Age Discrimination 4 Being an elderly employee has its pros and cons. For example, in a negative perception, older workers are slower and less adaptable to change. In the age of the internet, if you don’t know how to write html code, or work your way around a Power point or Excel spreadsheet, you might as well be a dinosaur. They are less loyal to the job due to family. Families result in more vacation time and sick days, and less desire to work weekends and put in the extra effort. They are less malleable for a mentor to mold. Instilling work culture is more difficult, and therefore older workers will have a harder time fitting in. They are more expensive and therefore squeeze margins more intensely during downturns. Due to the lack of flexibility in pay, there is less maneuverability. And they are uncomfortable working for someone younger than them. Younger managers feel their discomfort and therefore naturally tend to shy away.
On the other hand in a positive perception, older workers are more knowledgeable and experienced where no amount of smarts can match. They are much more patient and mature. They bring different insights to solve difficult problems. They are more dedicated to their jobs because they are not just providing for themselves, but for their own family and perhaps even their parents. They have more savings and therefore are more flexible to take pay cuts during downturns. Older employees work well with younger co-workers because there is a natural tendency for older people to help mentor younger workers even if they are more senior.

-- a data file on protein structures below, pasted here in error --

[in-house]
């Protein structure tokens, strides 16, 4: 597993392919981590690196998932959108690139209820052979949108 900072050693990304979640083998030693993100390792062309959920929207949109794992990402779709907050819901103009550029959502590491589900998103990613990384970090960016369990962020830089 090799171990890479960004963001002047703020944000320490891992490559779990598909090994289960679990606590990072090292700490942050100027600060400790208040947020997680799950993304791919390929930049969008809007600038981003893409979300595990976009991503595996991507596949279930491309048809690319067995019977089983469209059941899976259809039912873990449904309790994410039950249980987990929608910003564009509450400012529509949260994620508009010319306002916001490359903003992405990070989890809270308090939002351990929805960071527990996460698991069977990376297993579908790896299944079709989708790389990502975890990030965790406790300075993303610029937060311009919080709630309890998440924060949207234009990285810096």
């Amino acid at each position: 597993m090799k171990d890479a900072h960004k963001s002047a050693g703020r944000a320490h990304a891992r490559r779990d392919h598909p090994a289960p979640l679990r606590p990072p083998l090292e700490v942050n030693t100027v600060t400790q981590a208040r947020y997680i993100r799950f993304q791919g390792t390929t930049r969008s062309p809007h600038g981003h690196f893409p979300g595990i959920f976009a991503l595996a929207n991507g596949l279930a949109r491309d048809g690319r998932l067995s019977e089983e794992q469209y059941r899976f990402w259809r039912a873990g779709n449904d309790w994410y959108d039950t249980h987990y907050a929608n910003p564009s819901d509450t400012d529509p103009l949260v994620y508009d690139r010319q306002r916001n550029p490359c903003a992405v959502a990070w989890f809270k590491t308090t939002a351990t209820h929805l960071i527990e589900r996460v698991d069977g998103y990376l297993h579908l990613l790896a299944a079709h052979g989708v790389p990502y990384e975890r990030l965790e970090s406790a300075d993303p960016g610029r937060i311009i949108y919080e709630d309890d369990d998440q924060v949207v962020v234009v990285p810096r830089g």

If you let yourself feel discriminated against due to age, it’s your fault for letting it get to you. We start blaming exogenous variables that should have very little to do with whether we succeed or fail. Yes, if you are working at a company where the average age is 30 and you’re 50, maybe you will feel the young guns are out to get you. Or rather, since you’re the minority,